In the second volume of The Guardian Trilogy, Fitzwilliam Darcy, powerful Chief of all guardian angels, adjusts to life with a dual nature. An angel/human, Darcy seeks to win the love of his beautiful partner in SoulFire Ministries, Elizabeth Bennet, as they travel together across the country. While keeping his true identity hidden, Darcy joins archangels Michael and Gabriel in defending and protecting Elizabeth from the schemes and trickery of Gregory, the Dark Prince, and Lucifer, his father. The question remains, will Elizabeth find the strength within herself to forgive Darcy for his secrecy after she discovers that he was her guardian angel, or will Gregory be ultimately successful in separating this match made in heaven? (From the Publisher)
Balance is an important component in any novel. In SoulFire, Robin Helm creates a perfect combination of wit, romance, and scripture, fused together to gain and maintain the reader's attention. Throughout the book, the balance between humor and angst moves the plot along nicely. Helm weaves them together so cleverly; there is a natural ebb and flow to the storyline. The banter between Gabriel, Michael, and Darcy is witty, while providing the comic relief needed to offset the angst-filled parts. Also helping to offset the tension created by Gregory and his minions are the affectionate scenes between Darcy and Elizabeth. After Elizabeth tells Darcy she loves him, he quotes the Song of Solomon, creating a tender scene. However, Gregory, Lucifer, and their demons will stop at nothing to break up the couple and the SoulFire tour. After being tested time and again, will Darcy and Elizabeth's love be strong enough to overcome deceit and betrayal?
The clever way Helm alludes to events and popular quotes from Austen's text only serves to draw the reader in. As Darcy is not one to easily converse with those with whom he is not intimate, he remarks how it was easier for him, as Daniel's guardian angel, to close the mouths of lions than it is to strike up a conversation with Elizabeth. On the other side, there is the charming Gregory who tells Elizabeth that Darcy cannot be trusted as he has known him for years. These parallels continue throughout the novel, and it was fun trying to pick these out and see Helm's spin on them.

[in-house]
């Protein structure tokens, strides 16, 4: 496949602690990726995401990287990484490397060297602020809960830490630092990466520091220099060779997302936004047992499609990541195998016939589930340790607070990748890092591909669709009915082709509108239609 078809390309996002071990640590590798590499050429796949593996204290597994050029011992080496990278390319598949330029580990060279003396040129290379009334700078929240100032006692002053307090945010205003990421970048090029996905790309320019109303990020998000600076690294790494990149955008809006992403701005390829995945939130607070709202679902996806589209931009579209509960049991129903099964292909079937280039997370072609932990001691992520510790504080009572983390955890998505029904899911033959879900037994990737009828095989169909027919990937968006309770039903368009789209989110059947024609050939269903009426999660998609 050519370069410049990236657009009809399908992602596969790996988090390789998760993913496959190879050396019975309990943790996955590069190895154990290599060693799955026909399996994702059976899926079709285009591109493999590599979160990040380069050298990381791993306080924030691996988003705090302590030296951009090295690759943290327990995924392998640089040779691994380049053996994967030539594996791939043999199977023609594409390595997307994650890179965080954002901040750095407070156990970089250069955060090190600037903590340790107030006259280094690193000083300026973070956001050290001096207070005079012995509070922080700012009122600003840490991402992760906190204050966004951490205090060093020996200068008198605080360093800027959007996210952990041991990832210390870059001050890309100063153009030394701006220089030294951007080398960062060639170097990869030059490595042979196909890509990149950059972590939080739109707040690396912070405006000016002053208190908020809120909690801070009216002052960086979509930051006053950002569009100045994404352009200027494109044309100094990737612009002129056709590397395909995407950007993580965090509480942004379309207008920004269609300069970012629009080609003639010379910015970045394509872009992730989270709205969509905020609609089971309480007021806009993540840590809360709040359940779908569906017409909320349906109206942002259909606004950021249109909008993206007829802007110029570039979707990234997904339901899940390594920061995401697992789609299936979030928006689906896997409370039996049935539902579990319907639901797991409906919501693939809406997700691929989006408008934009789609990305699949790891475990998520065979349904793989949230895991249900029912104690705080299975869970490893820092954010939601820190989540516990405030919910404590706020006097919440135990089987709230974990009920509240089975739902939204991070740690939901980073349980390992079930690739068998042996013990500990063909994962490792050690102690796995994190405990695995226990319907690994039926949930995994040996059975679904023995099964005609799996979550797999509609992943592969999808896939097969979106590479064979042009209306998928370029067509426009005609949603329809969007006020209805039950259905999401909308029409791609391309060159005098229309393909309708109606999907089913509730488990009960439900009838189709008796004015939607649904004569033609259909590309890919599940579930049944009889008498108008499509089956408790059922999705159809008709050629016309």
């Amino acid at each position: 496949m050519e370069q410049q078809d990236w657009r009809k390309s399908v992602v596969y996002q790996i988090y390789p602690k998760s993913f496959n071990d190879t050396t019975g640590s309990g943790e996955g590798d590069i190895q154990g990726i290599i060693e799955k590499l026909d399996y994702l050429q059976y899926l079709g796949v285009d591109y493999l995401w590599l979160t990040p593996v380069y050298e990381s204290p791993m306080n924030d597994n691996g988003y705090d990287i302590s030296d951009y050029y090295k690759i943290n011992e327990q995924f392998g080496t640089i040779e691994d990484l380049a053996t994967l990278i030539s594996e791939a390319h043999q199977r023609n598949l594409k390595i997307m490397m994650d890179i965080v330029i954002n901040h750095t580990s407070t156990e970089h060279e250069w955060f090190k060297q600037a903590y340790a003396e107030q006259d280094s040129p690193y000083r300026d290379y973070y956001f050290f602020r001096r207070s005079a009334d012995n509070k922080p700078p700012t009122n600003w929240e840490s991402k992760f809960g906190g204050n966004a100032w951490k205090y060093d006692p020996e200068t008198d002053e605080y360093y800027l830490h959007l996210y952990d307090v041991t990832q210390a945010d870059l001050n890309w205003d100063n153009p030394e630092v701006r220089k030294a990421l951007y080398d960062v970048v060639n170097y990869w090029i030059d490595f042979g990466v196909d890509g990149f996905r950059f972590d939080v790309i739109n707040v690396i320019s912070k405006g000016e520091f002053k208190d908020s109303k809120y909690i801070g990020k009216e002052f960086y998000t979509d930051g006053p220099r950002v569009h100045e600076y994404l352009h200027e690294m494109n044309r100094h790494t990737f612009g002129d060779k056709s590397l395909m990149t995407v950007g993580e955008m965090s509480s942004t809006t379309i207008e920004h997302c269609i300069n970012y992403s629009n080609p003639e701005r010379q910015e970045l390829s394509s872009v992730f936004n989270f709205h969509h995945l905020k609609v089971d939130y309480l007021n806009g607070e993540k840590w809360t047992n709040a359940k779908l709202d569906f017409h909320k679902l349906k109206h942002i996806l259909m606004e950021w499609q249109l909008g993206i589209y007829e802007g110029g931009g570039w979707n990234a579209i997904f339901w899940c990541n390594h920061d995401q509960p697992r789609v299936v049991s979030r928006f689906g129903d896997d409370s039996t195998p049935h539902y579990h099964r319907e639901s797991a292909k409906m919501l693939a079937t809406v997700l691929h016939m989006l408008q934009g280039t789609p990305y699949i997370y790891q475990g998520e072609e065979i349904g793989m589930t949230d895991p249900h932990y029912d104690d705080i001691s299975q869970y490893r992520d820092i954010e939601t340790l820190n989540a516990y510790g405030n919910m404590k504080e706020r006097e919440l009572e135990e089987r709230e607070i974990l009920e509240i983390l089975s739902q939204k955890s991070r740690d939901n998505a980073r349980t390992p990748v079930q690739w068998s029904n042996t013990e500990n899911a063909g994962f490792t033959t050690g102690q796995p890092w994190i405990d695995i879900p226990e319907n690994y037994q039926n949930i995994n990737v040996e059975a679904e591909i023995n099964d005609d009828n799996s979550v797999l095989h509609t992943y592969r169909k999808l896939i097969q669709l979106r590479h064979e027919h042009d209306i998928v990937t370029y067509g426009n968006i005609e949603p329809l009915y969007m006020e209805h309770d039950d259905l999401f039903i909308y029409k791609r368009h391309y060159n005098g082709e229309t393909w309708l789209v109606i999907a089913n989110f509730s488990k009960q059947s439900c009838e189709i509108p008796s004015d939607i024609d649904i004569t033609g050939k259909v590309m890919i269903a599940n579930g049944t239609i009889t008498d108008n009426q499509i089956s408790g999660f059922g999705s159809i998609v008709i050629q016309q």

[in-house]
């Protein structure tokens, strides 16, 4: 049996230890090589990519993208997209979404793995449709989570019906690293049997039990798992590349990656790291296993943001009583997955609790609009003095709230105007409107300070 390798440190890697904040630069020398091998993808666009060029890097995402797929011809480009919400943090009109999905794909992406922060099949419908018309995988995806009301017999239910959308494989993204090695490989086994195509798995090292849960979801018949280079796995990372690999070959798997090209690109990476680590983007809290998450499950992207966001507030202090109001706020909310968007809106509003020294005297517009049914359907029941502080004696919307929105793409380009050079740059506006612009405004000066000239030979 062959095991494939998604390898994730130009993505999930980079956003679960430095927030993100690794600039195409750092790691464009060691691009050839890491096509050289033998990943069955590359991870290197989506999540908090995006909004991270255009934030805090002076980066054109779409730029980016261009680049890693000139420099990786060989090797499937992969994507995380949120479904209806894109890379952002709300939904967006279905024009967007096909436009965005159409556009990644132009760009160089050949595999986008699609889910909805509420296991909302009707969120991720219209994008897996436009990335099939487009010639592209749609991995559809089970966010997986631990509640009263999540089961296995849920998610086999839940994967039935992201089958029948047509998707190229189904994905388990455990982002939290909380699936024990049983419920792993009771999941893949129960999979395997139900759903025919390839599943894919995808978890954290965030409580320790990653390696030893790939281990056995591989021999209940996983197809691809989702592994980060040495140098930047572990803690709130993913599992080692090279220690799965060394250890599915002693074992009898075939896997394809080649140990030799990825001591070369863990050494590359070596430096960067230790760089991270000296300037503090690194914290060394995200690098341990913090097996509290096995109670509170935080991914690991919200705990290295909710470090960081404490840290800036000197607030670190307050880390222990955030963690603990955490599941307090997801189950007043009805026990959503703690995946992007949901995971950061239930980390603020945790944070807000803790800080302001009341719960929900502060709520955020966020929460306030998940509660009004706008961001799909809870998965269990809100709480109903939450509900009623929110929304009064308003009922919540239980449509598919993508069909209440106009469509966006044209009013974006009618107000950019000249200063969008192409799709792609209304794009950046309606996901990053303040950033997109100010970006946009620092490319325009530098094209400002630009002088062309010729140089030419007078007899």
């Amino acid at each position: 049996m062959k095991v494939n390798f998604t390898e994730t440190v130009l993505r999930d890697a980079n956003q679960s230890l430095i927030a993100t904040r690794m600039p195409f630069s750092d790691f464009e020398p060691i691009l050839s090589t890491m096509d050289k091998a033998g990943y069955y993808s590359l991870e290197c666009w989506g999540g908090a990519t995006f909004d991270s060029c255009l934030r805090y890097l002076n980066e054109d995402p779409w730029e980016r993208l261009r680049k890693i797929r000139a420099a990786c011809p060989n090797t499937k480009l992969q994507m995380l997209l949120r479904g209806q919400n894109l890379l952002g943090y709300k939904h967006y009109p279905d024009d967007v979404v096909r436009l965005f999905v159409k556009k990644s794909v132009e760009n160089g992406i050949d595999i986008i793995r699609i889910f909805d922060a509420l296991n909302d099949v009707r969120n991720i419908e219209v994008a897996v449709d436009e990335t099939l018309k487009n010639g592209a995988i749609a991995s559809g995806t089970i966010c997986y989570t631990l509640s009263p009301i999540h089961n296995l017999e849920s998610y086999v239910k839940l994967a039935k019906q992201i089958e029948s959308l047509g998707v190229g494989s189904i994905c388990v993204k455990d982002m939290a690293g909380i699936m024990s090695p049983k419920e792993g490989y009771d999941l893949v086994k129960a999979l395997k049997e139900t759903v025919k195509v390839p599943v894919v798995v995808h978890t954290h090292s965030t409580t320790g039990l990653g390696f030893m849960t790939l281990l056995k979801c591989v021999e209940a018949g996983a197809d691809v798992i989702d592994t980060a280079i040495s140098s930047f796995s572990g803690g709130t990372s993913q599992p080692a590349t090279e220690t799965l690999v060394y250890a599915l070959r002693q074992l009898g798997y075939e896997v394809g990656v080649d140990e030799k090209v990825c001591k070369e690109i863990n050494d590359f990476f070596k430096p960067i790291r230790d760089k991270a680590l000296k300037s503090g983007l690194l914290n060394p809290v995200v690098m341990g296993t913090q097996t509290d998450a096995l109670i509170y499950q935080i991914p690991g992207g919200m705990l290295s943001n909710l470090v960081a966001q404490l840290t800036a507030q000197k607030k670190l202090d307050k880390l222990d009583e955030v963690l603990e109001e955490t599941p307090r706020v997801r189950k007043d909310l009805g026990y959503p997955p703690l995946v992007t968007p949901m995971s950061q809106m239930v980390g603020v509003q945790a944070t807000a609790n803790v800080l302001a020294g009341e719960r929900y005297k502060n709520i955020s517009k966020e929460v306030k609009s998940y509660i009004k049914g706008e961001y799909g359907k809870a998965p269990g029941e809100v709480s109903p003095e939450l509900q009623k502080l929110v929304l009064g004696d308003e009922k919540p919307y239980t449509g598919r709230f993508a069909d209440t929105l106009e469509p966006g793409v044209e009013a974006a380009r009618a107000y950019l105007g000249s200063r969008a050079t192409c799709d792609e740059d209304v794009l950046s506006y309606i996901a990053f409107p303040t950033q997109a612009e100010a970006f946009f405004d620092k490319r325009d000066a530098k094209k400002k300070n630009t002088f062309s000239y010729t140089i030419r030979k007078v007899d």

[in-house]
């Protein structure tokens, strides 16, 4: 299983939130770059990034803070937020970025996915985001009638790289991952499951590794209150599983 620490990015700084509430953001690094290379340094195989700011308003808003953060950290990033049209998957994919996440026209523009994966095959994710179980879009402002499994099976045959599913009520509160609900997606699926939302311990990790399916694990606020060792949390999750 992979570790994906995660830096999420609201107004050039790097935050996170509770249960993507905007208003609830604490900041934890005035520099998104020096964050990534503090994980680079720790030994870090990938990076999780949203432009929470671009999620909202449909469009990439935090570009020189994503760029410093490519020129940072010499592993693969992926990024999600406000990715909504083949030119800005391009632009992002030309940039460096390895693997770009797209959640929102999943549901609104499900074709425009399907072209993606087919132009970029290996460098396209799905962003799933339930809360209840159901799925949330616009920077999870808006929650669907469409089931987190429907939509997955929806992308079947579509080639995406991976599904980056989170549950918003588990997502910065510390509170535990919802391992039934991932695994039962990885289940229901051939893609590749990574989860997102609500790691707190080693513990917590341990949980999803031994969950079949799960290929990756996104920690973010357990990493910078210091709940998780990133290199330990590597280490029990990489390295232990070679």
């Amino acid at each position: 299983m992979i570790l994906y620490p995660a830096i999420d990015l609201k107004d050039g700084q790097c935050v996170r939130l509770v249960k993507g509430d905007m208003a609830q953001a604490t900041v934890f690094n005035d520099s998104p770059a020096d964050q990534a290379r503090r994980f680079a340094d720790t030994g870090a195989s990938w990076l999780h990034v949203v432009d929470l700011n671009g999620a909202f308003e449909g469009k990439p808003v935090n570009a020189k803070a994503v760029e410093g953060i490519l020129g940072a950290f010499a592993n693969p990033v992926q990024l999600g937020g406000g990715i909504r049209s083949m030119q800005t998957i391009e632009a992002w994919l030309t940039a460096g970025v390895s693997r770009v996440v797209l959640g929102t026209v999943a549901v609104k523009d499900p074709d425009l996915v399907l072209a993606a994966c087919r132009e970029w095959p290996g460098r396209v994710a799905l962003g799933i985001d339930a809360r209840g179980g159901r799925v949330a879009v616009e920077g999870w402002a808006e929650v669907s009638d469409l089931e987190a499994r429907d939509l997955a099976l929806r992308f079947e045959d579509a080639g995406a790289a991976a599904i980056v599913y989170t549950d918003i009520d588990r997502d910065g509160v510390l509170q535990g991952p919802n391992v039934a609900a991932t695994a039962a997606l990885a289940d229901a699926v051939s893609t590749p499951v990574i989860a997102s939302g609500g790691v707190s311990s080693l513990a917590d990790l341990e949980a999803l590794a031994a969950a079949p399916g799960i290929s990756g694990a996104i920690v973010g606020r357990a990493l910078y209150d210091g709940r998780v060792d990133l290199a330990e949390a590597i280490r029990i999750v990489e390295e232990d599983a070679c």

Another area where Helm shows expertise is by incorporating scripture into the text. If the reader is open, she can hear God speak through the pages. It is truly amazing how many names God has and how each one is specific to one of His attributes. Though there are scriptures in the text, the reader does not have to be a Christian in order to enjoy this Pride and Prejudice variation.
While I enjoyed the novel, there were times when Helm's exposition seemed superfluous. While Elizabeth is performing a piano concert in Toronto, Helm expounds for several paragraphs about the concert. It seemed unnecessary as I could not see its purpose to the story.
I have said before in my reviews that I love it when an author evokes an array of emotions from me. That holds true with SoulFire. From the joy felt by the lighthearted banter to the agony felt from characters being hurt both physically and emotionally, the reader's emotions are fully engaged.
At he end of the novel, Helm leaves the characters and readers with many questions. I am anxiously awaiting Helm's third and final book in the Guardian Trilogy, Legacy.
SoulFire is available from Barnes and Noble and Amazon.